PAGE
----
Shares in EasyJet soared after a quarterly revenue rise showed the British budget airline had benefited as rivals struggled, in its first trading update under new boss Johan Lundgren.
The European airline industry was reshaped last year after British holiday carrier Monarch collapsed, Germany’s Air Berlin and Italy’s Alitalia went into administration and Europe’s biggest budget airline Ryanair scrapped flights due to pilot rostering issues.
That reduction in capacity has helped EasyJet, supporting prices and load factors on its flights. It also swept up part of Air Berlin’s operations at Berlin Tegel airport. The first Tegel flight by EasyJet was this month.
“Clearly there’s been less competitive pressure on certain routes,” Mr Lundgren, who joined in December, said, citing Monarch, Ryanair, Air Berlin and Alitalia as factors.
“We’re always seeing the impact of what’s happening in the competitive landscape, and it has been to our advantage this time,” he said.
Shares in EasyJet, Europe’s second largest no-frills carrier, rose by as much as 6.3% after first quarter results, hitting a two-year high.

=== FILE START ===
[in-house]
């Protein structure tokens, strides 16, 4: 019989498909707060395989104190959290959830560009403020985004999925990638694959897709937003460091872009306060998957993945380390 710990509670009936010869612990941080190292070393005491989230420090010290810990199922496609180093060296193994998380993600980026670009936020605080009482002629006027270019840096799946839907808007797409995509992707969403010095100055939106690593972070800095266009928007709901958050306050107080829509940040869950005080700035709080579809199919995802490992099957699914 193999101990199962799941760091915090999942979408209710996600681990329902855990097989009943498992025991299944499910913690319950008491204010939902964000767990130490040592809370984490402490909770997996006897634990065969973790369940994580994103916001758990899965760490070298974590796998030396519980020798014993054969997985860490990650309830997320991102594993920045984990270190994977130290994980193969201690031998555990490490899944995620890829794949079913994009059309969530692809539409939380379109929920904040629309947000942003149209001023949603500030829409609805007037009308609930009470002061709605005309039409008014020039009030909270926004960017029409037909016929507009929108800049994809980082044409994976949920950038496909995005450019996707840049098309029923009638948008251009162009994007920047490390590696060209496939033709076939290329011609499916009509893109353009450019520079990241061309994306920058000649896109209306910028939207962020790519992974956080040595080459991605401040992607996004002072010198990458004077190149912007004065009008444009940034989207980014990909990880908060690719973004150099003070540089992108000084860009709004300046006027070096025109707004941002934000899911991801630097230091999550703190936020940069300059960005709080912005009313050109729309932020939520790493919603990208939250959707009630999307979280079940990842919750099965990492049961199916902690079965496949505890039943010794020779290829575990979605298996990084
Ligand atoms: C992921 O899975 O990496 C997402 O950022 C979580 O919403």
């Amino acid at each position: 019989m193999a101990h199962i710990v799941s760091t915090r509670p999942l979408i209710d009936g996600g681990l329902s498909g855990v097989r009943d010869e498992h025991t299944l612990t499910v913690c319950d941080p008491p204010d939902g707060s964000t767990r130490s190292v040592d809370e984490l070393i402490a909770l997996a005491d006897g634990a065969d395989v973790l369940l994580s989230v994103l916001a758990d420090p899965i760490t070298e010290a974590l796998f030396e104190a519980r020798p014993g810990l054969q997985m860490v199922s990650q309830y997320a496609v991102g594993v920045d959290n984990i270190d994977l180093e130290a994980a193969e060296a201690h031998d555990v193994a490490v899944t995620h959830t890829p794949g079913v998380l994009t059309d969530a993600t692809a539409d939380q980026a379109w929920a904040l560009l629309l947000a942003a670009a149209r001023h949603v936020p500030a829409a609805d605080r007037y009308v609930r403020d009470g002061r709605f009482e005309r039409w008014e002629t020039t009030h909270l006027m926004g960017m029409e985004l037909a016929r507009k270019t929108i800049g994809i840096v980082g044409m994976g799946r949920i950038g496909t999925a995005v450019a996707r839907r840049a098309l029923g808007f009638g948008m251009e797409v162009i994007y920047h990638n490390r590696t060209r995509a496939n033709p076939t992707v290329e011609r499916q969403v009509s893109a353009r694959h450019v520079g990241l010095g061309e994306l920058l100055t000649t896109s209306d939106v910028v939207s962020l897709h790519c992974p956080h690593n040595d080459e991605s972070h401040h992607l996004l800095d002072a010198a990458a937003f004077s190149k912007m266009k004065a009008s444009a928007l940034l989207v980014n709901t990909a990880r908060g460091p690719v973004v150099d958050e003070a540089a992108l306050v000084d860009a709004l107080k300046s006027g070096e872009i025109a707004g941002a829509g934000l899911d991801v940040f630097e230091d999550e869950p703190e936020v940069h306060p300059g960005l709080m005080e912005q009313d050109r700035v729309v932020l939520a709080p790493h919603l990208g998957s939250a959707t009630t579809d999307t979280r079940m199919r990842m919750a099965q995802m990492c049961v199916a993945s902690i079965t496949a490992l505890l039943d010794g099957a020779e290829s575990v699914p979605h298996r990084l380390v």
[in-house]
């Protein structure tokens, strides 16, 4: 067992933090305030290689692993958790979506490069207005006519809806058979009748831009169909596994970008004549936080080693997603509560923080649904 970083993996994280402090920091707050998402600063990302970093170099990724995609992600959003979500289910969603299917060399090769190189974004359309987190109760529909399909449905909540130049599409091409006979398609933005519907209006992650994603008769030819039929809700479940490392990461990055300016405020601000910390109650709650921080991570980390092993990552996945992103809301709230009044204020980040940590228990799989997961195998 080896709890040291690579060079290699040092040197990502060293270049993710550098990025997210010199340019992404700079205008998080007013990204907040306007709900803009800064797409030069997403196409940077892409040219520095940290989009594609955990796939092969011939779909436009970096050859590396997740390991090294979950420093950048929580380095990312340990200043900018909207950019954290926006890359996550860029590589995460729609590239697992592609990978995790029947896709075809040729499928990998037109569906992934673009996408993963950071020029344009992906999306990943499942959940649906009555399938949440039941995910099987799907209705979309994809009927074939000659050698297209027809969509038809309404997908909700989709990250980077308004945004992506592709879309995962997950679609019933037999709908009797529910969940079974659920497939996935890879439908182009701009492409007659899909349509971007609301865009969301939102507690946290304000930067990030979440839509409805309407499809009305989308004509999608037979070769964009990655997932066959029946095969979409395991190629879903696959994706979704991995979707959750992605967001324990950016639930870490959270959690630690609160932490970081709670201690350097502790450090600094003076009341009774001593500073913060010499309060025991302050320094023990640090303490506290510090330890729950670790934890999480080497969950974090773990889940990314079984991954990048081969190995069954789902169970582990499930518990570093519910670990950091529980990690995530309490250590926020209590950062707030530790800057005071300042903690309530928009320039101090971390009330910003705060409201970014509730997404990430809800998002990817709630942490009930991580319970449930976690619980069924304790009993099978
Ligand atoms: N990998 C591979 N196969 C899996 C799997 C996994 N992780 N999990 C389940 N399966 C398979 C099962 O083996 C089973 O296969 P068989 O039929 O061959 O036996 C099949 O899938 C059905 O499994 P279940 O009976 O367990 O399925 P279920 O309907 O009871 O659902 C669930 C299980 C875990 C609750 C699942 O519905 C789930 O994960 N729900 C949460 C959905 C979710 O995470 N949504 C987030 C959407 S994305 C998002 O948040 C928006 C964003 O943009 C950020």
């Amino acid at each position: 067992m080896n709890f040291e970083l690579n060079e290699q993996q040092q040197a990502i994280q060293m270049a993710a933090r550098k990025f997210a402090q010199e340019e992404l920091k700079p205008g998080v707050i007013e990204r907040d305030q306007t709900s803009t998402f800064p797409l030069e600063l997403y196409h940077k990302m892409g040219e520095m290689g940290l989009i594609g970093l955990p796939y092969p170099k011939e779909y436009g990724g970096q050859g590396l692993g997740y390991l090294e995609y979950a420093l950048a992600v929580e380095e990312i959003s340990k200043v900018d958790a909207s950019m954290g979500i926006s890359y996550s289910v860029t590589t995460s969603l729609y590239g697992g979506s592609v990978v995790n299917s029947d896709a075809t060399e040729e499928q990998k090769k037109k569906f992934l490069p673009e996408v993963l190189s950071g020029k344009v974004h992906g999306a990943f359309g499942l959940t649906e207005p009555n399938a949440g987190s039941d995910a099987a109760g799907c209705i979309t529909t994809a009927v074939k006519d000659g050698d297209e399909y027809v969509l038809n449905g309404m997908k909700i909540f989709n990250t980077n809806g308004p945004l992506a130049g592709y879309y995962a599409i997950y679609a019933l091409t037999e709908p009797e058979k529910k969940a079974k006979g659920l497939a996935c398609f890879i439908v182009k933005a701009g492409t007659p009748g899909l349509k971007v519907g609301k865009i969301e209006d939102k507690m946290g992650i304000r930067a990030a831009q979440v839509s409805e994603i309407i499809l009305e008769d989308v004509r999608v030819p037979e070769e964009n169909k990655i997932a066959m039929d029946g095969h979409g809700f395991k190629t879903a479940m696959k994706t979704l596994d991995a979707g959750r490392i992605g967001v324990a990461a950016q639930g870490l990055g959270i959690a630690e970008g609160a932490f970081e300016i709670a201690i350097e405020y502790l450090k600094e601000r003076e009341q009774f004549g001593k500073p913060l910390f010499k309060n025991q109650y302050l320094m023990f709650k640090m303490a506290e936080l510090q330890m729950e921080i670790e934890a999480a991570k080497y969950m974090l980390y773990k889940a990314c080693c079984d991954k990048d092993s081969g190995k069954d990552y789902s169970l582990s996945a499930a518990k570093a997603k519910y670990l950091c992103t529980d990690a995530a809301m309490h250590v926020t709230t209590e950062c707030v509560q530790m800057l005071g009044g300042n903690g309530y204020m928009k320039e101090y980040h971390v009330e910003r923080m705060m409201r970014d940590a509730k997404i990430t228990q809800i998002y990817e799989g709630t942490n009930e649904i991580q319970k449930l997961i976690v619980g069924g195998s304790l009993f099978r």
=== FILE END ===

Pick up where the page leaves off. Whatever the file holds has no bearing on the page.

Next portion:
The airline said total revenue increased 14.4% to £1.14bn (€1.3bn) in the three months to the end of December, helped by lower growth from rivals in its markets and positive foreign exchange effects.
Other airlines also saw strong share growth, with Ryanair up by nearly 1.8% and IAG ahead by almost 1.5%.
This was despite Ryanair and the Aer Lingus and British Airways owner losing out in the bidding race for insolvent budget carrier Niki to its founder and previous owner, former motor racing champion Niki Lauda.
Travel group Thomas Cook has said it is likely to buy seats on Niki after it was bought back by its founder.
“As a holiday company we are likely to buy seat capacity for our customers from Laudamotion, as we did with Niki and Air Berlin in the past,” a spokesman for Thomas Cook said, referring to a company controlled by Mr Lauda.
The previously agreed sale of Niki to IAG fell through after two courts ruled the insolvency proceedings had to move to Austria from Germany.
That cleared the way for other parties, such as Ryanair and Mr Lauda, to again bid for the carrier.
Mr Lauda said he plans to scrap the Niki brand name and integrate the carrier into his Laudamotion business.